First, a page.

Watch degree-day models for seedcorn maggot ( https://vegedge.umn.edu/degree-days-midwest-insects/seed-corn-maggot) if planting into fields that have had livestock or green manure incorporated. Adjust planting dates and/or use an appropriate insecticide if your planting coincides with fly emergence.

Bean leaf beetle populations might have been impacted in areas that had little snow cover. Portions of WC Minnesota have seen economic populations of this insect the past two seasons. Overwintered beetles will be attracted to the earliest emerging soybeans. Fields infested early can see defoliation and pod feeding from 1st generation beetles.

Some folks have been finding white grubs while checking planting depth and seedling emergence. Use a high rate of a labeled seed treatment or at plant insecticide.  Fields with white grub infestations tend to have problems in future years. White grubs and seedcorn maggots sometimes can get past soybean and corn insecticide seed treatments.


Start scouting black (and other) cutworms next week. Pay close attention to low lying areas and areas that had weed escapes last fall.

Pest forecast models

Disease forecasting

North Dakota Ag Weather Network (NDAWN) (Crop Growing Degree Day Models and some wheat, sugarbeet, and potato disease models. NDAWN does not cover all of Minnesota but does have numerous stations in NW and Central MN). https://ndawn.ndsu.nodak.edu/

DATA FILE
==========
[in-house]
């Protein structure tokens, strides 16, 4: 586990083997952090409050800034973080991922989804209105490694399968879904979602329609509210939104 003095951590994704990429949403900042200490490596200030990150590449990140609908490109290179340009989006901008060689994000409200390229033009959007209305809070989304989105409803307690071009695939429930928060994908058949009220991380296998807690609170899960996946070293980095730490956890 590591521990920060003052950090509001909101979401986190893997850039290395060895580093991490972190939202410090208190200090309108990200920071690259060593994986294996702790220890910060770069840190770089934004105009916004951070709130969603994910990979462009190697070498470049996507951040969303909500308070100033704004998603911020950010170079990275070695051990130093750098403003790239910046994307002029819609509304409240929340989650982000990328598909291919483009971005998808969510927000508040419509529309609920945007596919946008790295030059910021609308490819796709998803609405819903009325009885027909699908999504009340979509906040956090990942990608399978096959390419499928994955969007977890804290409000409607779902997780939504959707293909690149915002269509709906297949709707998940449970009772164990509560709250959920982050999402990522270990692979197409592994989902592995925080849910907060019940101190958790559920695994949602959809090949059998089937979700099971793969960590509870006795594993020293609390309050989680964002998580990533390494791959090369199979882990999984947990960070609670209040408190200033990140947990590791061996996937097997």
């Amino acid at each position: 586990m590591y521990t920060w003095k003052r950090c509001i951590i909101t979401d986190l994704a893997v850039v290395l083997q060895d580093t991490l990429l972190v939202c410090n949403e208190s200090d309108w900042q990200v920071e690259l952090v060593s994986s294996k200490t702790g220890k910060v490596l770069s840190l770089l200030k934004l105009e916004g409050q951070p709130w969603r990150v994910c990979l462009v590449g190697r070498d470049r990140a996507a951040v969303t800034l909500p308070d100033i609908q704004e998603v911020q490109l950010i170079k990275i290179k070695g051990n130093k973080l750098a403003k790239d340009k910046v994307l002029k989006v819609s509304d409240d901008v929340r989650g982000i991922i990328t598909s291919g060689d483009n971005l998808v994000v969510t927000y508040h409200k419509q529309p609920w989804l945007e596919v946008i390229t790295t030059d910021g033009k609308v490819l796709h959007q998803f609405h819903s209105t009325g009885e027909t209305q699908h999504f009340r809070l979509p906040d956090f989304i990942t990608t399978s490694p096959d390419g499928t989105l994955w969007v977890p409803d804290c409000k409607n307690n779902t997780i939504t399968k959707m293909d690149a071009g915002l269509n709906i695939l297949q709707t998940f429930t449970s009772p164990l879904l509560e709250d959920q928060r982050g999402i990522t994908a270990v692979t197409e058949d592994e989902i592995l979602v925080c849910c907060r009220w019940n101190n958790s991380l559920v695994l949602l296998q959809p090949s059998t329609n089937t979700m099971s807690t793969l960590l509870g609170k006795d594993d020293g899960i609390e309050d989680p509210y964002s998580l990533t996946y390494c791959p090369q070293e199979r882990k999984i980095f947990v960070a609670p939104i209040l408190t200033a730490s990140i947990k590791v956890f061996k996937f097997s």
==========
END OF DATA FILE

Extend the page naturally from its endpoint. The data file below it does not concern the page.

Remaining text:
Insect forecasting

NDAWN has an option to calculate degree-days for several base temperatures. All accumulations start March 1st

UMN VegEdge  Website has insect degree-day development models for MN and WI. Mainly vegetable pests but does include alfalfa weevil, seed corn maggot and European corn borer. https://vegedge.umn.edu/degree-day-models-select-insect-pests-midwest-region

Insect ID

If you look at enough pictures, you’ll find the right one. The problem is there are many thousands of species. Also, there are numerous species that look similar, even to highly trained professionals. Many insects would benefit from professional ID, particularly if causing crop damage. Here are some Internet available resources that I sometimes use that are available on the internet.

BugGuide (Insects, spiders, and other arthropod adults and immatures) https://bugguide.net/node/view/3/bgpage

Moth photographers group (Moth adults and locations found) https://mothphotographersgroup.msstate.edu/

Butterflies and Moths of North America (Butterfly and moth adults, caterpillars, and locations found) https://www.butterfliesandmoths.org/

Cutworm Pests of Crops on the Canadian Prairies (Pictures and life histories. Not every cutworm but most MN pest species are included. Note: True armyworm are listed as Armyworm cutworm in this excellent publication. PDF) https://prairiepest.ca/wp-content/uploads/2019/05/Cutworm-booklet-Final-EN-May1-2017.pdf

Field Guide to Common Western grasshoppers (an excellent reference on ID and biology of short-horned grasshoppers (Acrididae). Only a few cause crop damage in Minnesota but there are more species than you might suspect. PDF file.) https://www.ars.usda.gov/ARSUserFiles/30320505/grasshopper/Extras/PDFs/FieldGde.pdf

Bugwood Image Database System (Pictures are available for non-profit use but they should be cited when used. There are also some weed and disease pictures) https://images.bugwood.org/

Happy trails,